LizardFriend95 I often think I've finally built a habit, that's when I usually get a whack on the head that my habit is wobbly at best. Again, I should be cautious with complete rest days. I wish you much success in building a habit and sticking to it!

                          vrsthe1 I've actually found that what works for you turned out to become a problem for me! I've built a really good routine over the past weeks I felt comfortable with, but now I realised that routine was more of an ill-fitting corset than well-fitted workout clothes. I'm currently trying to change some things and get back on track, so hopefully that'll help. Thanks for your opinion!

                          Salishsea I've never thought about focusing on something else entirely during a workout, like form. During a workout I'm completely concentrated on counting reps and watching the timer, so my mind usually is completely void of other thoughts. Your idea could change some things, if I get my brain to work that way. Thanks for the tip.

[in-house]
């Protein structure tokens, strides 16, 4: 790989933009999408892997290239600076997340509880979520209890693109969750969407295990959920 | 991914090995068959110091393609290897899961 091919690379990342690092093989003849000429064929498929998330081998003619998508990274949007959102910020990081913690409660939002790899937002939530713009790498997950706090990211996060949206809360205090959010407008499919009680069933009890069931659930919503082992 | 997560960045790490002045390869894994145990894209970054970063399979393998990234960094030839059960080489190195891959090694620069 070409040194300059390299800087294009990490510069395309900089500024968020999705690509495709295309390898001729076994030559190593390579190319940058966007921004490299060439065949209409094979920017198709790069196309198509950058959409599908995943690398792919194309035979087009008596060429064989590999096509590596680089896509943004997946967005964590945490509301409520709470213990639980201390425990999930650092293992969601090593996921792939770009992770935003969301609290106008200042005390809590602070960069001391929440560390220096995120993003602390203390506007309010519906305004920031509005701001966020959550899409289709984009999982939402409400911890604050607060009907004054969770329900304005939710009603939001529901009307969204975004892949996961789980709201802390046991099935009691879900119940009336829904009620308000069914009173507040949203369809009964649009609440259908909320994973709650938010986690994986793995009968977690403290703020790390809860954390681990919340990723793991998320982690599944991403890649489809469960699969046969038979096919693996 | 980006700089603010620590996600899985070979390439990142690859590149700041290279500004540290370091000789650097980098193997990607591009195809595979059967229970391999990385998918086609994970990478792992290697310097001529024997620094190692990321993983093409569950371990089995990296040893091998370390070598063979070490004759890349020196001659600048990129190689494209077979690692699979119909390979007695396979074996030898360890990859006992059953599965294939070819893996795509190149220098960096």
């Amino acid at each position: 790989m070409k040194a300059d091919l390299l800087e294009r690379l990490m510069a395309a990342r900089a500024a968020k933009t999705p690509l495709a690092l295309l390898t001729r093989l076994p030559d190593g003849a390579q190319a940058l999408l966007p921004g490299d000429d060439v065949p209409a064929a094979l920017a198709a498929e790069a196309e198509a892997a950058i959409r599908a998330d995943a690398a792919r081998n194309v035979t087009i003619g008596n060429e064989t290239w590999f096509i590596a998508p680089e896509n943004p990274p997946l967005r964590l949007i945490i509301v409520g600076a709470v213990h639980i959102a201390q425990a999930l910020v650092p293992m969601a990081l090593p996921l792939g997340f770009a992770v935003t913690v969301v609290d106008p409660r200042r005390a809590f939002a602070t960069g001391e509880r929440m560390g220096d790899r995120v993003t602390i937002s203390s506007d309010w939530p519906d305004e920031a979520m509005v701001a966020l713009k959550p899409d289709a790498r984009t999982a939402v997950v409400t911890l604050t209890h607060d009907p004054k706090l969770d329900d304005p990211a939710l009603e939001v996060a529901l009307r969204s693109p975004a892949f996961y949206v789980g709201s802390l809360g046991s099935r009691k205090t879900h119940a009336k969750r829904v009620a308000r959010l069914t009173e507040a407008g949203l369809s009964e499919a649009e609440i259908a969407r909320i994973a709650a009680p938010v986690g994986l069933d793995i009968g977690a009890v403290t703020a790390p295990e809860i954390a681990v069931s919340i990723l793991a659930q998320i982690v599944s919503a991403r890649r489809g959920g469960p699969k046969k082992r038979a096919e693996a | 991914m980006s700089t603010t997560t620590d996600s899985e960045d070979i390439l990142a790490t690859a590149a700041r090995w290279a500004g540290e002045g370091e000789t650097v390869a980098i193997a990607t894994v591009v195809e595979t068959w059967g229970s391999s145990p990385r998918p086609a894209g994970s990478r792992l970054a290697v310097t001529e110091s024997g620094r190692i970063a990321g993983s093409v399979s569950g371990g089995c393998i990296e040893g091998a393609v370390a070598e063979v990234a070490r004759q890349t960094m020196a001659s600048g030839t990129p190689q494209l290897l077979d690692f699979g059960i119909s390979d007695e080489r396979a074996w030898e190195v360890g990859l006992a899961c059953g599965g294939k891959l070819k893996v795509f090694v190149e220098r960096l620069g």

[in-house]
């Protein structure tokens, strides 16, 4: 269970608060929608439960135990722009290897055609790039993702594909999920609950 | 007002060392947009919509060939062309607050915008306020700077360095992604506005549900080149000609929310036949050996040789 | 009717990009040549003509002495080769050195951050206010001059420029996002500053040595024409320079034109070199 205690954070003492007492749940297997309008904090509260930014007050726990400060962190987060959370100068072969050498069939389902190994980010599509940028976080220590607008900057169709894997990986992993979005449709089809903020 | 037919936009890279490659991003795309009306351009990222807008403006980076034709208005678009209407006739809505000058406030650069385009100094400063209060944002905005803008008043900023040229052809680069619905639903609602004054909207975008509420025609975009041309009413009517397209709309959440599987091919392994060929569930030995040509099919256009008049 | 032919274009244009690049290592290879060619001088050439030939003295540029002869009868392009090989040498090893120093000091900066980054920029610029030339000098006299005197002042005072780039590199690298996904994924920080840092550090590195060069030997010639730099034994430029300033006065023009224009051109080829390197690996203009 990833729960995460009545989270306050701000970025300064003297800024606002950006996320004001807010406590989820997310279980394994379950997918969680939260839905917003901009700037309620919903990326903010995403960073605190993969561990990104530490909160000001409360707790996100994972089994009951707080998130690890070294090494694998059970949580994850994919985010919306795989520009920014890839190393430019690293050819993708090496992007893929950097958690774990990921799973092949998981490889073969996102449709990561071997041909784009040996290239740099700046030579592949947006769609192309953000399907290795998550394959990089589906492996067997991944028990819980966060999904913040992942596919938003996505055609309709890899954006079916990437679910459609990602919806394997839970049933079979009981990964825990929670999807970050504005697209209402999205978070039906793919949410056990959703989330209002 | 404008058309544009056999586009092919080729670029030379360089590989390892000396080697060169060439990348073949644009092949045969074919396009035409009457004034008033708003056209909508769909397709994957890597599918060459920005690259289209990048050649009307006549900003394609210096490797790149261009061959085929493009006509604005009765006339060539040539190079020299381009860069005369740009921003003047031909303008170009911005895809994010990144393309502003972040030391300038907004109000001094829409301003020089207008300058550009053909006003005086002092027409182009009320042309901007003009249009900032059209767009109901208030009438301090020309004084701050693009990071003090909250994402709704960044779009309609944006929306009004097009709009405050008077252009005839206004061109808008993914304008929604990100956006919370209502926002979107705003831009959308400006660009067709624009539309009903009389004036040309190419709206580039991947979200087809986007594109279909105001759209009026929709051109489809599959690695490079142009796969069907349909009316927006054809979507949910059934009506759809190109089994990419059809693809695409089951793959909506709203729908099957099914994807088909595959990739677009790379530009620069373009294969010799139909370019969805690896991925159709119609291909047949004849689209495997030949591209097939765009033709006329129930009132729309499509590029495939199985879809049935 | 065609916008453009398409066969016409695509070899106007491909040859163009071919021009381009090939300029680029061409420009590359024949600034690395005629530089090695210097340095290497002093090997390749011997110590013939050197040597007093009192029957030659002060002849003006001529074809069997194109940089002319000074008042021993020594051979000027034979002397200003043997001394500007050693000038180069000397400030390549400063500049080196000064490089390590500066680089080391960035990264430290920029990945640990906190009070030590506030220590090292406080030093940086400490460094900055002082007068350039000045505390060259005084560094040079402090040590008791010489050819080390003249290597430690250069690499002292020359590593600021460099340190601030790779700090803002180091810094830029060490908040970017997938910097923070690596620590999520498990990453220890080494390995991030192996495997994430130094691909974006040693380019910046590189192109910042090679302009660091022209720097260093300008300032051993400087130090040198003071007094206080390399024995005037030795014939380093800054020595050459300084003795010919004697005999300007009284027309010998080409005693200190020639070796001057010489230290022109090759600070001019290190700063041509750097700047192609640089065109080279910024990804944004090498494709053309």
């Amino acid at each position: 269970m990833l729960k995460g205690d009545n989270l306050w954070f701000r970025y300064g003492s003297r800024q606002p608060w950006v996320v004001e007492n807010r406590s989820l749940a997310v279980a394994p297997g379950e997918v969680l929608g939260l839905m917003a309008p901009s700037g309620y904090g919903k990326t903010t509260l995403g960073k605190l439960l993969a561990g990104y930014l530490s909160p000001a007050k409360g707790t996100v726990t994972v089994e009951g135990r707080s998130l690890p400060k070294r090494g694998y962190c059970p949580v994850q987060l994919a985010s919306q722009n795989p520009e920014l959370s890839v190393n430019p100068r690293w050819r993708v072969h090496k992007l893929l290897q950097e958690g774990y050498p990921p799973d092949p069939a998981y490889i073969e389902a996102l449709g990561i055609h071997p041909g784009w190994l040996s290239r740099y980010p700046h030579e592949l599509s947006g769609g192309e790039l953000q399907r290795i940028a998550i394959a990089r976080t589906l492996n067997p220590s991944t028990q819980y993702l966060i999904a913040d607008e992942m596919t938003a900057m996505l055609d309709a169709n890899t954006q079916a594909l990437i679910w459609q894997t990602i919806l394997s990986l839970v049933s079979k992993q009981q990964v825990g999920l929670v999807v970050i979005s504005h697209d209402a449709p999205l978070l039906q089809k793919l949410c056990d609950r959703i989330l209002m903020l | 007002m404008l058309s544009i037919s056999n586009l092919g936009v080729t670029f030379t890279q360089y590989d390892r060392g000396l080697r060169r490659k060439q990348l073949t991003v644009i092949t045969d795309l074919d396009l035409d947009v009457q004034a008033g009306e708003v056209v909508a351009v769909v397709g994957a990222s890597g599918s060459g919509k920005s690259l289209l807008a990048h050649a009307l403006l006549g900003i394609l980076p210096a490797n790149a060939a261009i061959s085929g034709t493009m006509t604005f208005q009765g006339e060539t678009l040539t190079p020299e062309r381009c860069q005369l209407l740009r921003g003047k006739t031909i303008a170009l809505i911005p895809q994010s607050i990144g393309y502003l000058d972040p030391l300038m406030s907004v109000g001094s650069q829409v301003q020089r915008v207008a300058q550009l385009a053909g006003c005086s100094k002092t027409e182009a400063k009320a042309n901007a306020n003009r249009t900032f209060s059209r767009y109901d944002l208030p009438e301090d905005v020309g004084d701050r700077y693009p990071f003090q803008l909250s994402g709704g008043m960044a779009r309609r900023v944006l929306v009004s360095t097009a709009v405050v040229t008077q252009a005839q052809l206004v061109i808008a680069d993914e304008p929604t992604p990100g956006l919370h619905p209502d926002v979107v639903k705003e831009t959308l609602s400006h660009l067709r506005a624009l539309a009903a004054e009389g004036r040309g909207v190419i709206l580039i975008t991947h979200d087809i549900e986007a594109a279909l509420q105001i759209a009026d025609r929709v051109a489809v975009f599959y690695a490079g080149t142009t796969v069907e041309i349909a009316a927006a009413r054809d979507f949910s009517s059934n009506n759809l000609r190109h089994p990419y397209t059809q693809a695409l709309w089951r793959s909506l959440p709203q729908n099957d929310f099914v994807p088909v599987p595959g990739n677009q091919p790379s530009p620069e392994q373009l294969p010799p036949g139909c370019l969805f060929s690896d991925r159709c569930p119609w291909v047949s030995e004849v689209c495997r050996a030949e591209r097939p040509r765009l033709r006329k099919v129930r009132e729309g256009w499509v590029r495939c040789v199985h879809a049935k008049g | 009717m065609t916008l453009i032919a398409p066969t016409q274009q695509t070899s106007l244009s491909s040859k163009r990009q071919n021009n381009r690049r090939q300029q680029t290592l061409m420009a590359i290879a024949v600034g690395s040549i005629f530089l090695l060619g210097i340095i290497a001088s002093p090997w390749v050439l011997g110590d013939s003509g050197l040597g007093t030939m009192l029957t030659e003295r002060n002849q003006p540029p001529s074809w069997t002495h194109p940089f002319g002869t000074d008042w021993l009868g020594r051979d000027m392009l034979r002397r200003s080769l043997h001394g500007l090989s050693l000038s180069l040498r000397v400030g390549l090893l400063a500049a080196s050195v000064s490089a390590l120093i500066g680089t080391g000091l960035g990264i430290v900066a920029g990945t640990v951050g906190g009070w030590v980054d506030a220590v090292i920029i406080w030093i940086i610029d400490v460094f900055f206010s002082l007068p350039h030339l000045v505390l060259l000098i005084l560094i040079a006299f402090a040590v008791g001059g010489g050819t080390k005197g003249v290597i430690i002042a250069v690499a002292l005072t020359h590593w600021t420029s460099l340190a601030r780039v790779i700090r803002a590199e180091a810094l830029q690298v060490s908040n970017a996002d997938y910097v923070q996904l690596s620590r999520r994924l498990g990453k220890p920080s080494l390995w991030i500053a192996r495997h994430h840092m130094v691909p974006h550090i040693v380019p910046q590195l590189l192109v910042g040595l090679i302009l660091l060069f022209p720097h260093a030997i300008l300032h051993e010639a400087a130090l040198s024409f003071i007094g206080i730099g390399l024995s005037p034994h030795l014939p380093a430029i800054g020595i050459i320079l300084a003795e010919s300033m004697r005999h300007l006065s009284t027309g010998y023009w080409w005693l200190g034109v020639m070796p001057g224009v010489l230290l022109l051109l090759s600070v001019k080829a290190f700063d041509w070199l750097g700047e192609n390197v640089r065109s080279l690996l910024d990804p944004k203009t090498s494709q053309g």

Azercord Deloading sounds like another good strategy for those weak days. Definitely better than stopping completely. Thanks for pointing that out, very helpful.

                          Pseudonymravid Thanks for your opinion, I actually think keeping mostly to fun things (and sometimes pulling through when it's not so fun) helps me 'pushing it' more, striving for better results. I didn't have that with the last days of Hero's Journey, so I'm definitely with you on that one!